53. Heat Transfer can occur in 4 ways: 1. Conduction, 2. Convection, 3. Radiation, or 4. Evaporation/Condensation.

54. Henry’s Law (Solubility of gases in liquids): -Volume of gas dissolved in a liquid is a function of it’s solubility coefficient & it’s partial pressure.

55. Hydrodynamics: The study of fluid in motion

56. Impossibility of Achieving Absolute Zero (statistical Law): At absolute zero all processes cease; entropy is at minimum.

57. Kelvin: Based on molecular motion. Used by SI (systeme Internationale) units (zero points = to absolute zero).

58. Kinetic Activity of gases: Gas molecules travel at high speeds in random fashion w/frequent collisions. Velocity of gas molecules is directly proportional to it’s temperature.

59. Kinetic Energy: energy of motion; makes up most of gaseous internal energy.

60. Laminar Flow: Fluid moving in discrete cylindrical layers or streamlines

61. Law of Thermodynamics: (Heat; Transfer); The principle of conservation of energy. Energy can be transferred and transformed, but it cannot be created or destroyed.

62. Liquid and Solid Phase Changes include what processes?: Melting, Freezing, or Sublimation

63. Liquid Oxygen Boils at: 183 degrees Celcius

64. Liquids: have fixed volumes, but adapt to the shape of their container. Atoms exhibit LESS degree of mutual attraction compared with solids. Shape is determined by numerous internal & external forces

65. Melting: Changeover from a solid to a liquid state

66. Melting Point: temperature at which melting occurs

67. Molar Volume & Gas Density: Ideal Molar volume of any gas = 22.4L at standard temperature and

pressure.

68. Partial Pressure: the pressure exerted by single a gas in a gas mixture

69. Patterns of Flow: Laminar Flow, Turbulent Flow.

70. Pitot Tube: (modified Venturi Tube) lessens effect of downstream pressure on fluid entrainment

71. Plasma Can React: to electromagnetic forces & flow freely like liquid or gas. These are not known to be relevant to the practice of respiratory care.

72. Plasma is a combo of: neural atoms, free electrons, and Atomic Nuclei.

73. Poiseuille’s Law: the relationship between the pressure, volume, and temperature of a fixed amount of gas; it predicts the pressure required to produce given flow.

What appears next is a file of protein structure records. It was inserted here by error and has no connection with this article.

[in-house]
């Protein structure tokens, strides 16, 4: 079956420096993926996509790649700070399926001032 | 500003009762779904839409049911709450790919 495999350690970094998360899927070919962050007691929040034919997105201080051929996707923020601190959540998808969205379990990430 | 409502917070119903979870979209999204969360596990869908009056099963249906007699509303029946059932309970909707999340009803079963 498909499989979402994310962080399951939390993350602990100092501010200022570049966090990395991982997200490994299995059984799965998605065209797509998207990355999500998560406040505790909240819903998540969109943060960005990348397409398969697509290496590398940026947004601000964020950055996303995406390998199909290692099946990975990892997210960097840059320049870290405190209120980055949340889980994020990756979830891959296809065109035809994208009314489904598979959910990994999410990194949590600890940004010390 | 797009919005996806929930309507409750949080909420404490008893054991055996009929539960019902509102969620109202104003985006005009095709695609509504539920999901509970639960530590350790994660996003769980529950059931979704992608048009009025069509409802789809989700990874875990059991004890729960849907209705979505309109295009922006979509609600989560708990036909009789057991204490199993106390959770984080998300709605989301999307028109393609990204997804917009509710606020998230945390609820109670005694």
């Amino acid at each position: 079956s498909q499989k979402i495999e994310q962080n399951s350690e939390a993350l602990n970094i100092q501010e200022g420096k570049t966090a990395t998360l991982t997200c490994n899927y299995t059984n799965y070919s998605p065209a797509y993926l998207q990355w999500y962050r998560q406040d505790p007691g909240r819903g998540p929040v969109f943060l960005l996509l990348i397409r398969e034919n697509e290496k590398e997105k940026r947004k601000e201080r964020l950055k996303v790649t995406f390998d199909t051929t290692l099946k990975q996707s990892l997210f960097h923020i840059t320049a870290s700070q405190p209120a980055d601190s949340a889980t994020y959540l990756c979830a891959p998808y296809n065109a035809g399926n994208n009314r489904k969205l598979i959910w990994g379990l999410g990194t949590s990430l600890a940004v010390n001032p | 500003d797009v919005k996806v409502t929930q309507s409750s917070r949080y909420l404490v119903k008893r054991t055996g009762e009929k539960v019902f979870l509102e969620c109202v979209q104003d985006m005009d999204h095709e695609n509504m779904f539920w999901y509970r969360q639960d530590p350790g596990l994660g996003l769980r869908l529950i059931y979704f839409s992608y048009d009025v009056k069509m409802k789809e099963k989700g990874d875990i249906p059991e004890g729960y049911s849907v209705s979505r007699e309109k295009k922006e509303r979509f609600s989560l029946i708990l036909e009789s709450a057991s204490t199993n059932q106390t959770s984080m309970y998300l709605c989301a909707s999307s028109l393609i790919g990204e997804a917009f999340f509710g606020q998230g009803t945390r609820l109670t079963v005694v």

74. Polycythemia: a disorder characterized by an abnormal increase in the number of red blood cells in the blood

75.Potential Energy: Energy of position (attractive forces between molecules). Weak in gas state. Makes up most of internal energy in solids & liquids.

76. Pressure: the force applied to a unit area of surface. Pressure depends on height and weight density.

77. Properties of Liquids: Pressure, Buoyancy, Specific Gravity, and Viscosity.

78. Radiation: Occurs without direct contact between two substances

79. Relative Humidity: the ratio of the amount of water in the air at a given temperature to the maximum amount it could hold at that temperature. Ther % RH = Content (Absolute Humidity)/Saturated Capacity X 100

80. Relative Humidity (RH): When gas is not fully saturated. Water Vapor Content can be expressed in relative terms. Ratio of the actual water vapor content to its saturated capacity at a given temperature.

81. Reynold’s Number: NR=v*d2r/h

82. The Second Law of Thermodynamics is called conservation of energy and is described as:: The energy cannot be created, nor destroyed

83. Solids: have HIGH degree of internal order, Fixed volume and shape, Strong mutual attractive force between atoms, Molecules have the shortest distance to travel before collision. This motion referred to as a “jiggle”.

84. Specific Gravity: the density of a substance relative to the density of water. Ratio of density of one fluid when compared with the density of another reference substance (typically, water)

85. States of matter: Solid, Liquid, or Gas.

86. The stronger the cohesive forces the ______ the fluid viscosity: Greater

87. Sublimation: a change directly from the solid to the gaseous state without becoming liquid (Occurs because vapor pressure is low enough (like dry ice)).

88. Surface Tension: a phenomenon at the surface of a liquid caused by intermolecular forces. Force exerted by like molecules at liquid’s surface (why bubbles retain spherical shape).